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Bloomsbury Professional Tax Insight: Family Investment Companies

ISBN13: 9781526512574
Published: January 2020
Publisher: Bloomsbury Professional
Country of Publication: UK
Format: Paperback, A4
Price: £40.00

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This is the first of a new series giving practitioners some guidance on specialist areas or complex areas of taxation where there is a need for some further understanding due recent changes in legislation or court decisions.

Family investment companies ("FIC") started to be used as an estate planning vehicle following the changes to the tax treatment of trusts that took place in 2006. Since then the structure has become increasingly popular, especially as corporation tax rates have been reducing.

As a result they are now widely used, but the term family investment company is applied to many different types of structures, used for a wide variety of purposes. This title explores what makes a company a FIC, to consider how a company works and the potential ways to make them more bespoke, the different types of shares available, their features and when they may be appropriate.

It also covers the key tax issues for funding a FIC, winding one up, privacy, reporting and asset protection features. It includes lots of examples based on real cases, and where relevant complex areas are illustrated by flowcharts and/or diagrams.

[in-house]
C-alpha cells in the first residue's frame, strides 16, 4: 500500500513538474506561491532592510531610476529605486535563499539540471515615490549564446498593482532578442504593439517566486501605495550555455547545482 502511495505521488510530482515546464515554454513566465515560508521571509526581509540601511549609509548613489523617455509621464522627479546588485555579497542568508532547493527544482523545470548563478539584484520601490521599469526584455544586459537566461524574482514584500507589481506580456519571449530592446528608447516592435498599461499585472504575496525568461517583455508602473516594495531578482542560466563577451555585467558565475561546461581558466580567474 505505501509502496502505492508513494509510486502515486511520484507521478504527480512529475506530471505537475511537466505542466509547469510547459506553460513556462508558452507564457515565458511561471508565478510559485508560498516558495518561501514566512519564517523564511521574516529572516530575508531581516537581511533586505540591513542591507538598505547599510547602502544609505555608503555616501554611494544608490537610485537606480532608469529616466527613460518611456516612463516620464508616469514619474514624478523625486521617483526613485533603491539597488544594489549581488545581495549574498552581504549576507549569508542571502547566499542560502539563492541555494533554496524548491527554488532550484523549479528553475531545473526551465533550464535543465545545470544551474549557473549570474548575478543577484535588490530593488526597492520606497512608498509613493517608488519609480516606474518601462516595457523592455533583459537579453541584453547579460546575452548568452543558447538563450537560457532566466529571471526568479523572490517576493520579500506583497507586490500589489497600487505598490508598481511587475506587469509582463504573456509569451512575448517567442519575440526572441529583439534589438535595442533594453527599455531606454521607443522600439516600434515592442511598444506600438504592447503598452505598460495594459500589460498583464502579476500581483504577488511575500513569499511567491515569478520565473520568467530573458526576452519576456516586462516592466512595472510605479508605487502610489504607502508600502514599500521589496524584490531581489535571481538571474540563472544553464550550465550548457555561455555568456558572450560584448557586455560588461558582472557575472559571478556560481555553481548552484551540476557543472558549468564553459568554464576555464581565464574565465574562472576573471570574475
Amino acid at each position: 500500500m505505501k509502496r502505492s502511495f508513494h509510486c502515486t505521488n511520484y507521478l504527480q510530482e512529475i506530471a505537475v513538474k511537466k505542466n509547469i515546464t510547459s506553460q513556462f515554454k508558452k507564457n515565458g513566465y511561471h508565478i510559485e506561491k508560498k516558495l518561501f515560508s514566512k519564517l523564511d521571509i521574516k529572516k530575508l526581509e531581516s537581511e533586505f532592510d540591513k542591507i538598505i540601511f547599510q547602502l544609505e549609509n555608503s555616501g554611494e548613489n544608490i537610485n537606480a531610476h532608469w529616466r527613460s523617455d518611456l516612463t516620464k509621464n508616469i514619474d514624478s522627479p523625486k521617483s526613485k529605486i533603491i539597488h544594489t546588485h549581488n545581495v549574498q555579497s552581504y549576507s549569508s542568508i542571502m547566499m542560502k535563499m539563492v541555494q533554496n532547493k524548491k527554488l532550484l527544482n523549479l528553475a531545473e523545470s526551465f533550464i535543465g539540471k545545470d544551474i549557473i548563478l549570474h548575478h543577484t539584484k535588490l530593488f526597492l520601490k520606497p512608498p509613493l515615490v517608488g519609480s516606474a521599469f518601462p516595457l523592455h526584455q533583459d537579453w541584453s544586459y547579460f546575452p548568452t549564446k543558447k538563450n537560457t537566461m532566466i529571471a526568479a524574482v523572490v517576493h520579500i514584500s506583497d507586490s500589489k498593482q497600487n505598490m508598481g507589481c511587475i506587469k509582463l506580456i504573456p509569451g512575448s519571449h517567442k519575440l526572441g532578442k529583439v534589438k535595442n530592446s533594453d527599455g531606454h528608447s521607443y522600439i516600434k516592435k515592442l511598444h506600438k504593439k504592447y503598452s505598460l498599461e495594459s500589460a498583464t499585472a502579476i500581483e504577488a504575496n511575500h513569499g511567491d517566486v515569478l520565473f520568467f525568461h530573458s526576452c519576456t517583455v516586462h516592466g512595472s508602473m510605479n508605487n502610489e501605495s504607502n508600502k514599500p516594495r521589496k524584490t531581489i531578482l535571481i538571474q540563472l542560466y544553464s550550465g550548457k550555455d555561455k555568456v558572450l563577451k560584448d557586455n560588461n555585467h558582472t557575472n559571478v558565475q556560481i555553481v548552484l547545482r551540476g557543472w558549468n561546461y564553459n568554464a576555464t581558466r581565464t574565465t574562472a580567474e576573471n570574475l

1. Introduction
2. Articles of Association:
2.1 Long or short form 2.2 Bespoke clauses: 2.2.1 Directors - meetings, appointments 2.2.2 Share transfers 2.2.3 Dividend payments
3. Share capital:
3.1 What is a share - voting, income and capital rights 3.2 Types of shares 3.2.1 Ordinary 3.2.2 Redeemable 3.2.3 Preference 3.2.4 Growth 3.2.5 Loan stock 3.3 Valuation issues
4. Shareholders Agreement:
4.1 Legal status 4.2 Purpose of FIC 4.3 Interaction with Board 4.4 Standard clauses
5. Taxation:
5.1 Taxation of the FIC 5.2 Taxation of shareholders
6. Funding:
6.1 Cash subscriptions 6.2 Sale of assets 6.3 Share exchanges 6.4 Gifts 6.5 Loans 6.6 Dividends from a trading company
7. Governance:
7.1 Directors' meetings 7.2 Use of committees 7.3 Shareholder meetings
8. Protection:
8.1 Types of risks 8.2 Impact of divorce on shareholder
9. Privacy & reporting:
9.1 Limited or unlimited 9.2 Reporting at Companies House
10. Winding up:
10.1 Process 10.2 Tax considerations
11. Example structures:
11.1 Simple structure 4 shareholders, ordinary shares, 25% each 11.2 Including a trust in the structure 11.3 More complex structure with redeemable preference shares 11.4 Structure with voting and non-voting shares 11.5 Structure using growth shares 11.6 A FIC with shares in a trading company